An inquiry into a complaint is limited to alleged violations of motor vehicle laws.
Examples of motor vehicle law violations could be:

    •   Failing to deliver title within 30 days of the sale.
    •   Failing to meet all terms and conditions contained in the written
        contract.
    •   Tampering with an odometer or giving a false odometer statement.
    •   Willfully misrepresenting or failing to disclose any information required
        by law.
    •   Intentionally publishing or circulating any advertising that is misleading
        or inaccurate.
    •   Selling vehicles that do not meet the safety and emission equipment
        requirements.
    •   Failing to give notice of approval or rejection on a finance deal to the
        customer within a reasonable time.
    •   Selling a salvage vehicle without proper disclosure.
    •   Selling a vehicle that is known to be stolen.
    •   Not maintaining a place of business and minimum operating hours.
    •   Selling a vehicle to a resident of the Automotive Inspection and
        Readjustment Program area without an emissions sticker.

Although many members of the public are uncertain of the scope of the
Board’s authority, there are certain circumstances that are not violations of the
motor vehicle dealer law.




                                            31
For example, the consumer does not have 72 hours to change his or her mind
on a car deal. When the contract is signed, the vehicle is bought and sold as of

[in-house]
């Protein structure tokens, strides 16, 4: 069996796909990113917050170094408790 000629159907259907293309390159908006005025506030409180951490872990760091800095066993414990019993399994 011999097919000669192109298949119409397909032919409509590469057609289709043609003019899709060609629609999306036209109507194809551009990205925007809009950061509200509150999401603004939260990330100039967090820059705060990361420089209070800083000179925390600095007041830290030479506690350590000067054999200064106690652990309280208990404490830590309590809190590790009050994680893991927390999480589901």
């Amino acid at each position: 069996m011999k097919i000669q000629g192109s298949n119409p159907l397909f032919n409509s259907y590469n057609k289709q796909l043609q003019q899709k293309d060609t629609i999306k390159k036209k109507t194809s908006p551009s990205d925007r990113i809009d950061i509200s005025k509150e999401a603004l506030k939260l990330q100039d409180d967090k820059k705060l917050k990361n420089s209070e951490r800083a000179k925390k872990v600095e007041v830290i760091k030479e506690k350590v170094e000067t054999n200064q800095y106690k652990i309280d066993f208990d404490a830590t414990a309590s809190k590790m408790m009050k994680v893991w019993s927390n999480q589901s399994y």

the contract date. The dealer does not have to repair the vehicle after the sale
when the vehicle is sold without a warranty and "AS IS," unless it is a specific
safety item. However, a dealer must disclose known defects even if the vehicle
is sold “AS IS.” The Board cannot require a dealer to honor a verbal
agreement. The consumer is provided a "State Disclosure Form" indicating
that any verbal agreements are not enforceable.

Complaints concerning these issues will not be investigated. If any repair work
was not part of a vehicle sales contract, it is outside the jurisdiction of the
Board. The local district attorney does have jurisdiction over illegal actions by
an automotive repair facility. A complaint concerning repair work may be filed
with the appropriate district attorney's office. The Colorado Lemon Law applies
only to new vehicles under one year old. It does not apply to used vehicles